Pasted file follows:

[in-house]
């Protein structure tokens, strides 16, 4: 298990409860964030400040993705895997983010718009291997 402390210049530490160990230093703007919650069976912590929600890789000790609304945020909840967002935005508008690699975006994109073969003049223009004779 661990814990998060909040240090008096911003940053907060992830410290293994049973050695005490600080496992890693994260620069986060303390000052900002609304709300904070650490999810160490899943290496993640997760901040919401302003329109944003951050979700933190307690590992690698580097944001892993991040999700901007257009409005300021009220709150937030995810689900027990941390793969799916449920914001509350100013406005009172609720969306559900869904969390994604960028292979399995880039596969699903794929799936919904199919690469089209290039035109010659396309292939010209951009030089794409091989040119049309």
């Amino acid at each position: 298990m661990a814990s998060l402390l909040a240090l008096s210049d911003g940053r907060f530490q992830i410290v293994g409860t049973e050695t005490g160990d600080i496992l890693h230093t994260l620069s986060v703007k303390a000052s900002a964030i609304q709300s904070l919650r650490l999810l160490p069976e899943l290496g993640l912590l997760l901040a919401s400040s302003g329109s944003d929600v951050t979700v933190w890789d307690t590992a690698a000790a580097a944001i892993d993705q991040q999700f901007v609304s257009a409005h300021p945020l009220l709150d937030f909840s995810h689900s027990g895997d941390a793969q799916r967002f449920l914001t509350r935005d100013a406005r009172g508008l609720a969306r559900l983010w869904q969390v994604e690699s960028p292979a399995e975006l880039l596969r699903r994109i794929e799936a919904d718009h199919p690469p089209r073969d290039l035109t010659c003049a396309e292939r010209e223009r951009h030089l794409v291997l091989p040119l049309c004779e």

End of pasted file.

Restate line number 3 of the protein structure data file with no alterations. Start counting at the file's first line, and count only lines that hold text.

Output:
């Amino acid at each position: 298990m661990a814990s998060l402390l909040a240090l008096s210049d911003g940053r907060f530490q992830i410290v293994g409860t049973e050695t005490g160990d600080i496992l890693h230093t994260l620069s986060v703007k303390a000052s900002a964030i609304q709300s904070l919650r650490l999810l160490p069976e899943l290496g993640l912590l997760l901040a919401s400040s302003g329109s944003d929600v951050t979700v933190w890789d307690t590992a690698a000790a580097a944001i892993d993705q991040q999700f901007v609304s257009a409005h300021p945020l009220l709150d937030f909840s995810h689900s027990g895997d941390a793969q799916r967002f449920l914001t509350r935005d100013a406005r009172g508008l609720a969306r559900l983010w869904q969390v994604e690699s960028p292979a399995e975006l880039l596969r699903r994109i794929e799936a919904d718009h199919p690469p089209r073969d290039l035109t010659c003049a396309e292939r010209e223009r951009h030089l794409v291997l091989p040119l049309c004779e």